In our latest Five Minutes With feature, we wanted to pay particular attention to Mental Health Awareness Week’s theme of ‘Moving more for our mental health’. Having a professional sports career by background and now being a Health Instructor at Team BSMHFT, Chekaine Steele knows all too well the benefits that physical exercise can have on our mental wellbeing.

Did you know that adults should do at least some type of physical activity every day? Or that exercising just once or twice a week can reduce the risk of heart disease or stroke. Physical activity isn’t only good for the body however, it’s also good for the mind.

In the following article, Birmingham-born Chekaine talks us through the difficulties he faced growing up with anxiety and OCD and how, with the help of therapy and sports, he is now channelling his experience to help 18–25-year-olds manage their mental health better.

Chekaine’s passion and ambition to get more people physically active is evident throughout this article and just might motivate you to take up his challenge… read more below.

Hi Chekaine, please could you start by telling us a little bit about yourself and what you do at Team BSMHFT?

Hi everyone, my title is Health Instructor. I am coming up to my second year working within a mental health setting. I worked for 12 months within an Acute setting which covered Mary Seacole House, Ardenleigh, Larimar and our Steps 2 Recovery sites such as Forward House and Endeavour Court. I now currently work within community services across Newington and Lyndon’s Community Mental Health Teams (CMHT).

Health instructors are and have been forever present within the majority of service areas such as Inpatient, Early Intervention and Secure Care. My role however is a new role that has been introduced within Newington and Lyndon CMHTs with the focus on supporting primarily 18–25-year-olds toward becoming more physically active. My role responsibilities are to promote local physical activities existing within the community, assess the physical state of service users to ensure they have no contraindications to any types of physical activity/exercise, and then to tailor and support them with their desired form of activity.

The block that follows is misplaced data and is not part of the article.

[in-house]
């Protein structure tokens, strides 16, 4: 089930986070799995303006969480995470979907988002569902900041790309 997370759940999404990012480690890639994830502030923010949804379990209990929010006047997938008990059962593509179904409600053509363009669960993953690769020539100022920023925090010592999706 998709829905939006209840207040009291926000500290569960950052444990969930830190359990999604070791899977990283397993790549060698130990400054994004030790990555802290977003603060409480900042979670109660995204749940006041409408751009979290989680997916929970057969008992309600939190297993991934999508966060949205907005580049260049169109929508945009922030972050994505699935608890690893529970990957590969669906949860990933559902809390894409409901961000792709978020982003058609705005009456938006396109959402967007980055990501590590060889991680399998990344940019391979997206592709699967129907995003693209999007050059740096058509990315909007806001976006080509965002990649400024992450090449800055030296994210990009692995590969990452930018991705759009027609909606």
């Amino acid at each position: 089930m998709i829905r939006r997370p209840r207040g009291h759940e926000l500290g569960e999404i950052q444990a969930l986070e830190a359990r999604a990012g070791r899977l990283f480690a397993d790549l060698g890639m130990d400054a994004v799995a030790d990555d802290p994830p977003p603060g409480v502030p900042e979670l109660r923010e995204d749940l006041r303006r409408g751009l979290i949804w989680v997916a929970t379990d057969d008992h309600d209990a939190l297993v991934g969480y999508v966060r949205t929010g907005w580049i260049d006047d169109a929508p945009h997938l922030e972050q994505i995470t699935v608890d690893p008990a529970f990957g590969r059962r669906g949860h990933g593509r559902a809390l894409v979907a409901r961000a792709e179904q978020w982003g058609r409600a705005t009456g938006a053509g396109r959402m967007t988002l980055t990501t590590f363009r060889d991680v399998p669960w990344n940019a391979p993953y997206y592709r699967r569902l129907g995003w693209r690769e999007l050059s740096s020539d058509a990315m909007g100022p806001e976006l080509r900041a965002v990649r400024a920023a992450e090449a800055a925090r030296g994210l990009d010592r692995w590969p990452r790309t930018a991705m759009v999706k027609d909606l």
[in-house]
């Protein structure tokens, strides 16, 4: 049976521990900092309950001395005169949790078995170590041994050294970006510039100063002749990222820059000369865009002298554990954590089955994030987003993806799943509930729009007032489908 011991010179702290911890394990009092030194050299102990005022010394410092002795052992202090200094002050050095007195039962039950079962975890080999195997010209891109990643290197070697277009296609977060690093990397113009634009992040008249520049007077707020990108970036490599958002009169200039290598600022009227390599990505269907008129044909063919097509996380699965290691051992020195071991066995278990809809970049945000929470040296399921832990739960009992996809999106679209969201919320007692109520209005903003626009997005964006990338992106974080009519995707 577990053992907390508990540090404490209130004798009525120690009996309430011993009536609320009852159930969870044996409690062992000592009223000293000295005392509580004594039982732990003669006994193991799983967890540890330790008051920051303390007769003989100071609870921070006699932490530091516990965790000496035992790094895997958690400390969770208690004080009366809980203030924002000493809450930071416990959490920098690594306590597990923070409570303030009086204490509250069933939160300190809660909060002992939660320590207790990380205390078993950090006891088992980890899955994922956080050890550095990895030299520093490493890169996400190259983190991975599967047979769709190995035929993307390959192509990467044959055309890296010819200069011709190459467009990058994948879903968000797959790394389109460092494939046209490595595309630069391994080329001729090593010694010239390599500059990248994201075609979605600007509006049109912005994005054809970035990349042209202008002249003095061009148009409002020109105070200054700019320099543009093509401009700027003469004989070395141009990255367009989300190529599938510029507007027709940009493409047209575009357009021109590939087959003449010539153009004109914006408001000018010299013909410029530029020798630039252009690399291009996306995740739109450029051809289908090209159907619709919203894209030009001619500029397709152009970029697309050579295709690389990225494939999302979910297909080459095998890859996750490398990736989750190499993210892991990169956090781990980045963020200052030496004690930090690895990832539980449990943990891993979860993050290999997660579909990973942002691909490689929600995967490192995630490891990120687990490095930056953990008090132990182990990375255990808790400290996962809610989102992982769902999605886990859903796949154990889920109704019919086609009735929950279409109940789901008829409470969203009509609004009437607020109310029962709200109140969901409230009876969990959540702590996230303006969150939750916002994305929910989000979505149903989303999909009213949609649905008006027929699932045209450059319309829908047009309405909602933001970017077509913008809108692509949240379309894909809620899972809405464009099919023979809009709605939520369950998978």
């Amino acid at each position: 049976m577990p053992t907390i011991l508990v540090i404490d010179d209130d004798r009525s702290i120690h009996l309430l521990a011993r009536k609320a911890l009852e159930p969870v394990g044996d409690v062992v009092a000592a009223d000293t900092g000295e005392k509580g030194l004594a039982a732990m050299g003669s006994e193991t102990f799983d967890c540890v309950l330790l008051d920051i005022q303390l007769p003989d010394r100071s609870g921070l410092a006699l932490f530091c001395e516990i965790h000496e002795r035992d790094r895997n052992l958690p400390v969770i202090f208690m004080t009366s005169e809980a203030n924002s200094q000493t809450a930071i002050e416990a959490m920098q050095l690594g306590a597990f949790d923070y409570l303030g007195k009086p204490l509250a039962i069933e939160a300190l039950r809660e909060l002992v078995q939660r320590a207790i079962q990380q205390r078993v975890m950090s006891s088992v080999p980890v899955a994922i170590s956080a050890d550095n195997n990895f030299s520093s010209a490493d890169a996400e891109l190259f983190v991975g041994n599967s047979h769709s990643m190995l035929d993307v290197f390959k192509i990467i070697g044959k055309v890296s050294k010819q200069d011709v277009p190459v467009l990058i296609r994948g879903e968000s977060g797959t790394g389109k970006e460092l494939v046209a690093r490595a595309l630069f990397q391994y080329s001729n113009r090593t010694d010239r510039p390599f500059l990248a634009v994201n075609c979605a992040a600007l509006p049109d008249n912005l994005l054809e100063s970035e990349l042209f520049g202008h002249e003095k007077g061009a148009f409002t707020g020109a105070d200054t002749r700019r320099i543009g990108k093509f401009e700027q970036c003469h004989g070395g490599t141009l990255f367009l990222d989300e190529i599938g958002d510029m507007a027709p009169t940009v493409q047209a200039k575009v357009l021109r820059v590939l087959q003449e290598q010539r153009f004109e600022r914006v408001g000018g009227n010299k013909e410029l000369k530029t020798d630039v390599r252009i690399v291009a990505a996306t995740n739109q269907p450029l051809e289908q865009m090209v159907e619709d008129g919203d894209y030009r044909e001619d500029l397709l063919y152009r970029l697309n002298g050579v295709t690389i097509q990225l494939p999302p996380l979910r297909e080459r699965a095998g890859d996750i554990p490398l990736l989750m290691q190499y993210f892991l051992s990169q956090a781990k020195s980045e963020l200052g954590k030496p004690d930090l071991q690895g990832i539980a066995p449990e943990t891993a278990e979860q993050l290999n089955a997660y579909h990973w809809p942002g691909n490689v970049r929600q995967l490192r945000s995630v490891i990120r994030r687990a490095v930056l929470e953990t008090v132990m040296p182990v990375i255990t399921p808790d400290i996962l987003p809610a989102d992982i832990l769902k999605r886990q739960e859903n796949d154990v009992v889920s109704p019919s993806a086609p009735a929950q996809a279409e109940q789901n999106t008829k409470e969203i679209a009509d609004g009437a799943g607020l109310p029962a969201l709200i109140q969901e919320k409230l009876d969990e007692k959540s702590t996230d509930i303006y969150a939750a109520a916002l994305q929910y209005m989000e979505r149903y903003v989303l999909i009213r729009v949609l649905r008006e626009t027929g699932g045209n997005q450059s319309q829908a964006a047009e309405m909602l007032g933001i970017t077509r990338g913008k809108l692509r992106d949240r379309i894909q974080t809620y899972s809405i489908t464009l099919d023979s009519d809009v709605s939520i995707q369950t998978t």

This week is Mental Health Awareness Week, the theme is ‘moving more for our mental health’, why is physical activity so beneficial for our mental health?

over two thirds of people in England felt their mood boosted after doing physical activity regularly

Physical activity has both a variety of psychological benefits and psychosocial benefits. Exercise releases ‘feel good’ hormones which can help you with improving mood, having a better self-image, increased social confidence and manage stress better. A brief walk at the local park or attending a group-based activity you enjoy can have more than just a positive impact on your physical health!

My challenge to you as the reader during this week is to identify your desired form of physical activity, make a plan of action, and give it a go! It could be something you enjoyed as a child in which you associate a lot of positivity or a good feeling with. It may be something that you have not yet tried but have always wanted to. Whatever it is, note how you can incorporate it into your week. Start off small and build it up.